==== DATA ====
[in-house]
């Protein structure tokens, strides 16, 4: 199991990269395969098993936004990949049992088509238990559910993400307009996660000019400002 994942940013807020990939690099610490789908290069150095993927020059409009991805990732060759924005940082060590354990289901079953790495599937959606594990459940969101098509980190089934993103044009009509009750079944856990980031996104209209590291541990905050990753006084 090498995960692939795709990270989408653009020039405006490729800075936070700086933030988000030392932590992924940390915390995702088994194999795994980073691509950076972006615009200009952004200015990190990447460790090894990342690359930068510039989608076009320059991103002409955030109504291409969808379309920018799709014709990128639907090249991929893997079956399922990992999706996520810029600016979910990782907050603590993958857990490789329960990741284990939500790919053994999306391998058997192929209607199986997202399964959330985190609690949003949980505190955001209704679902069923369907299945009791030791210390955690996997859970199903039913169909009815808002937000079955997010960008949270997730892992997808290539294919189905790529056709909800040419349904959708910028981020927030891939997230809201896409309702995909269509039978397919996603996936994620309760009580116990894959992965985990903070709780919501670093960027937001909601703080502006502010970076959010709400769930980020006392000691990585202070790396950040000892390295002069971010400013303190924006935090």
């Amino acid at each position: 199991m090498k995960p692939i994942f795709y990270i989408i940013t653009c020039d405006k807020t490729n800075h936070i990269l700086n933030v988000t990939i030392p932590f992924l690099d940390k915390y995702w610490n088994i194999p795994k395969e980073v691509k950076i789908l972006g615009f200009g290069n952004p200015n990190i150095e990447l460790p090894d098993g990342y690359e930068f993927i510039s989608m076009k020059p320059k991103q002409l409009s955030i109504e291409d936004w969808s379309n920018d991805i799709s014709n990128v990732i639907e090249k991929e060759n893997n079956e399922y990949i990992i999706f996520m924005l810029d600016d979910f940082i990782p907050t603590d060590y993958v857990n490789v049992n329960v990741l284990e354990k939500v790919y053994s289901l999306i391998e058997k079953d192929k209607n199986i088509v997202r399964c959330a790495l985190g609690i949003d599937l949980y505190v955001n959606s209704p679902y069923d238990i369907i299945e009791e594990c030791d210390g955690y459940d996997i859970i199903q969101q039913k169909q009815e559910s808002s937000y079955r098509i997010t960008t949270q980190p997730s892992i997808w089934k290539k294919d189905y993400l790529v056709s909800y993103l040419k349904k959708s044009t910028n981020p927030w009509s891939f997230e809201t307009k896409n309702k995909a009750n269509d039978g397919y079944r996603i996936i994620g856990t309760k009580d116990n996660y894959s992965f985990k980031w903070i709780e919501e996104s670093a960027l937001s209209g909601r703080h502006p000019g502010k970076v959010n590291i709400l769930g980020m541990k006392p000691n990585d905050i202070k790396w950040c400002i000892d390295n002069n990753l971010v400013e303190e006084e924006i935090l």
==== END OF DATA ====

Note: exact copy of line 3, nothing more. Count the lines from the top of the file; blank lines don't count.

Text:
């Amino acid at each position: 199991m090498k995960p692939i994942f795709y990270i989408i940013t653009c020039d405006k807020t490729n800075h936070i990269l700086n933030v988000t990939i030392p932590f992924l690099d940390k915390y995702w610490n088994i194999p795994k395969e980073v691509k950076i789908l972006g615009f200009g290069n952004p200015n990190i150095e990447l460790p090894d098993g990342y690359e930068f993927i510039s989608m076009k020059p320059k991103q002409l409009s955030i109504e291409d936004w969808s379309n920018d991805i799709s014709n990128v990732i639907e090249k991929e060759n893997n079956e399922y990949i990992i999706f996520m924005l810029d600016d979910f940082i990782p907050t603590d060590y993958v857990n490789v049992n329960v990741l284990e354990k939500v790919y053994s289901l999306i391998e058997k079953d192929k209607n199986i088509v997202r399964c959330a790495l985190g609690i949003d599937l949980y505190v955001n959606s209704p679902y069923d238990i369907i299945e009791e594990c030791d210390g955690y459940d996997i859970i199903q969101q039913k169909q009815e559910s808002s937000y079955r098509i997010t960008t949270q980190p997730s892992i997808w089934k290539k294919d189905y993400l790529v056709s909800y993103l040419k349904k959708s044009t910028n981020p927030w009509s891939f997230e809201t307009k896409n309702k995909a009750n269509d039978g397919y079944r996603i996936i994620g856990t309760k009580d116990n996660y894959s992965f985990k980031w903070i709780e919501e996104s670093a960027l937001s209209g909601r703080h502006p000019g502010k970076v959010n590291i709400l769930g980020m541990k006392p000691n990585d905050i202070k790396w950040c400002i000892d390295n002069n990753l971010v400013e303190e006084e924006i935090l």